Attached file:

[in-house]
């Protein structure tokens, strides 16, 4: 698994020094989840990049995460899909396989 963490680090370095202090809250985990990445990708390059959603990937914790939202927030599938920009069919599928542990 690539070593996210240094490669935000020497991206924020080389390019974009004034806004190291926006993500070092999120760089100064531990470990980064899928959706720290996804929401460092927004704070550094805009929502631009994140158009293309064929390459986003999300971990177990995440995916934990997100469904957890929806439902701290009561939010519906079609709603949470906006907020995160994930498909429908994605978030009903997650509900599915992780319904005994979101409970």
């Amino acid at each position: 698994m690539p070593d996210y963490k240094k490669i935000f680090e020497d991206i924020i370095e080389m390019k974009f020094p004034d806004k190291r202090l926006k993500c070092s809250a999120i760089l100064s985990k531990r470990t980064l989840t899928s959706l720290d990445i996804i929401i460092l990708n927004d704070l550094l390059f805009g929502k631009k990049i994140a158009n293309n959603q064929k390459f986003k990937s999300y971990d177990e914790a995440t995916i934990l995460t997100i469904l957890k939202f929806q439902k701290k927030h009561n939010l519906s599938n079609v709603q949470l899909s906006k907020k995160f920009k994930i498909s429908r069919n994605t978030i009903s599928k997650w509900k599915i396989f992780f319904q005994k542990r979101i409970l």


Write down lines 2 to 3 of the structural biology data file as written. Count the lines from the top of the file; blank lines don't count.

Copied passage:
């Protein structure tokens, strides 16, 4: 698994020094989840990049995460899909396989 963490680090370095202090809250985990990445990708390059959603990937914790939202927030599938920009069919599928542990 690539070593996210240094490669935000020497991206924020080389390019974009004034806004190291926006993500070092999120760089100064531990470990980064899928959706720290996804929401460092927004704070550094805009929502631009994140158009293309064929390459986003999300971990177990995440995916934990997100469904957890929806439902701290009561939010519906079609709603949470906006907020995160994930498909429908994605978030009903997650509900599915992780319904005994979101409970």
């Amino acid at each position: 698994m690539p070593d996210y963490k240094k490669i935000f680090e020497d991206i924020i370095e080389m390019k974009f020094p004034d806004k190291r202090l926006k993500c070092s809250a999120i760089l100064s985990k531990r470990t980064l989840t899928s959706l720290d990445i996804i929401i460092l990708n927004d704070l550094l390059f805009g929502k631009k990049i994140a158009n293309n959603q064929k390459f986003k990937s999300y971990d177990e914790a995440t995916i934990l995460t997100i469904l957890k939202f929806q439902k701290k927030h009561n939010l519906s599938n079609v709603q949470l899909s906006k907020k995160f920009k994930i498909s429908r069919n994605t978030i009903s599928k997650w509900k599915i396989f992780f319904q005994k542990r979101i409970l």